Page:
A potential short-term oversupply in global gas markets as we head into the
low-demand season of summer, combined with a heightened risk of Russia further weaponizing gas supplies, are reminders of the importance of gas flexibility sources in managing market dynamics and price volatility while ensuring the security of supply. This article unpacks three key sources of flexibility underpinning global gas trade that are critical to meeting unexpected demand and/or supply gaps: traditional natural gas storage systems, spare production and supply infrastructure capacity, and liquified natural gas (LNG) contract flexibility. It argues that with its vast storage capacity and flexible LNG supplies, North America will increasingly take on the role of a residual balancer in the global gas market.
Gas supply is affected by geopolitical and technical factors as well as those influencing demand, especially temperature and economic activity. This makes natural gas storage an indispensable part of the global gas trade value chain. In “normal” market conditions, gas storage places unused gas in locations to be used at a future date, in most cases avoiding more costly gas production swings and providing a risk buffer against peak demand periods. This peak typically occurs in the fourth and first quarters of the year. And at times of low demand, storage acts as a “demand sink,” which is especially valuable if all other tools for soaking up supplies are exhausted. For example, during the first Covid-19 lockdowns in Europe and other regional gas markets, gas storage helped minimize production shut-ins and avoid potential near-zero or negative wholesale gas prices. In “exceptional” market conditions, gas storage also backs up any disruptions along the supply chain, like a sudden loss of production facilities due to extreme weather conditions or a disruption in the gas supply chain (pipelines and LNG shipping) due to geopolitical reasons.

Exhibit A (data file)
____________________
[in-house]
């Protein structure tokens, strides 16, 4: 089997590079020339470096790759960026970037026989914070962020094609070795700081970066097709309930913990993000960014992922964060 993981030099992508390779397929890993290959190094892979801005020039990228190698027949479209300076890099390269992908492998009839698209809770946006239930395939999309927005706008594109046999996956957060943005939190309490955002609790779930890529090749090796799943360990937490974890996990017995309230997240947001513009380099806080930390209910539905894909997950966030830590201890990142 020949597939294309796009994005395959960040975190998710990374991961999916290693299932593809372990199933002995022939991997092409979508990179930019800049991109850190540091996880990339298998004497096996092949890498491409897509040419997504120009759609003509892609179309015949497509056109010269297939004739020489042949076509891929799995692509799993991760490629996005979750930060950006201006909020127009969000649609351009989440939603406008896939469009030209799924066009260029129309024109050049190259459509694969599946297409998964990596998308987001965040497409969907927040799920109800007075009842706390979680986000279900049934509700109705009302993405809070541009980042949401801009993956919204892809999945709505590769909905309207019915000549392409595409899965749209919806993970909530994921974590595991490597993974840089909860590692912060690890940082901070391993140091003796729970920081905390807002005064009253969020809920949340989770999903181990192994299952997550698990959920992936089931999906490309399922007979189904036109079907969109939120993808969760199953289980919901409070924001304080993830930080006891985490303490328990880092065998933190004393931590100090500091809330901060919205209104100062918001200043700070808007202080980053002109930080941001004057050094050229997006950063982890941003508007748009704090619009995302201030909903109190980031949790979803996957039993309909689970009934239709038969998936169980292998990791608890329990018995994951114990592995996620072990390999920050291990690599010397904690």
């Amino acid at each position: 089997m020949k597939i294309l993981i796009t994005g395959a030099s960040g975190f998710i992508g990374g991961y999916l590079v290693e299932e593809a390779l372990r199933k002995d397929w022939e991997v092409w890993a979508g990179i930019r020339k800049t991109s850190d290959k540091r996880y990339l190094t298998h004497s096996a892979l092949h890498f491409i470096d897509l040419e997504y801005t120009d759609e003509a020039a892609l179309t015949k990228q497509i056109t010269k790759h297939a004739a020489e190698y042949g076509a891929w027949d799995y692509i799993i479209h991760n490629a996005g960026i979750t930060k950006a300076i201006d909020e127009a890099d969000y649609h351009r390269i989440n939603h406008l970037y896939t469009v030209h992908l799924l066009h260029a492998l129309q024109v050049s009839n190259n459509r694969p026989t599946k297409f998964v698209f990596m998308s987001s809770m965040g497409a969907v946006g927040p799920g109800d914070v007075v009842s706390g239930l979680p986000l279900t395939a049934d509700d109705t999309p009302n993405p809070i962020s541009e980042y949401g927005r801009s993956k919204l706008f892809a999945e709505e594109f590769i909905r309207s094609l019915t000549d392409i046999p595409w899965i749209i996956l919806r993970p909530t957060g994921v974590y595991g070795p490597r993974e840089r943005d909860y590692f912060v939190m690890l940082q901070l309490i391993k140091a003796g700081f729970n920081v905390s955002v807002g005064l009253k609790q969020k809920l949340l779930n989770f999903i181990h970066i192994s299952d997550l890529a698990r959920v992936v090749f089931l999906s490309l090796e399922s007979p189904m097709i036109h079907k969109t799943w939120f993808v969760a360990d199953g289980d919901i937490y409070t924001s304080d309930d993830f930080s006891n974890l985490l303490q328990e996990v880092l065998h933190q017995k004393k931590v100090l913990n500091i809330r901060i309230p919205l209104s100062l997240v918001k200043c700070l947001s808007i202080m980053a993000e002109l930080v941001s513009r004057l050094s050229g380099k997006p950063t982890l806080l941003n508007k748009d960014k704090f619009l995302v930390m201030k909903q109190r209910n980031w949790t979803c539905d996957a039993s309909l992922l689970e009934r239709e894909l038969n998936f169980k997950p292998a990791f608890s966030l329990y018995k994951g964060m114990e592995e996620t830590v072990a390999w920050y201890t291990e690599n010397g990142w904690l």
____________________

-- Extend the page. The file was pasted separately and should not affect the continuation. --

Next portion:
Existing storage facilities play a significant role in supporting fluctuations in demand and interregional gas trade. Of the 444 billion cubic meters (bcm) of global storage capacity, as much as 396 bcm is accounted for by underground storage facilities (in gaseous form); the remaining 48 bcm is in the form of overground LNG storage tanks located at LNG import terminals. This total storage capacity represented roughly 88 percent of global interregional pipeline trade and 86 percent of global LNG trade in 2021. This is equivalent to more than 90 percent of consumption in China and Japan, the entire gas consumption of Russia, or half of the United States’ gas consumption.
Storage capacity—influenced by geological endowment—and LNG trade bind regionally diverse markets. Thirty-six percent of global storage capacity is located in North America (Table 1) and 30 percent in the European Union (EU) and Ukraine. Storage capacity in Japan, Korea, Taiwan, China, and India, the world’s largest LNG importers, accounts for only 15 percent of the global total. These countries must rely primarily on LNG storage tanks at import terminals, and increasingly on “just in time” supply from LNG, to manage potential imbalances.
With LNG use increasing this decade, the role of storage will become more significant as most of the growth in demand will come from Asia, where relatively little seasonal storage capacity exists despite strong seasonal swings in gas use (Figure 1). Europe needs to import less LNG in the winter, which allows Asian markets to buy more in lieu of a lack of storage capacity in the region. In this regard, Eurasian and North American storage systems with huge LNG import and export capacities add trading liquidity to LNG regional markets.
Many countries have a clear summer-winter difference due to changes in temperature and household requirements for gas for heating purposes (Figure 1, left panel); in markets like Japan and the US, we see similar patterns but also summer peaks due to high energy consumption for cooling purposes. There are also countries with little variation in demand—India is in this category (Figure 1, right panel).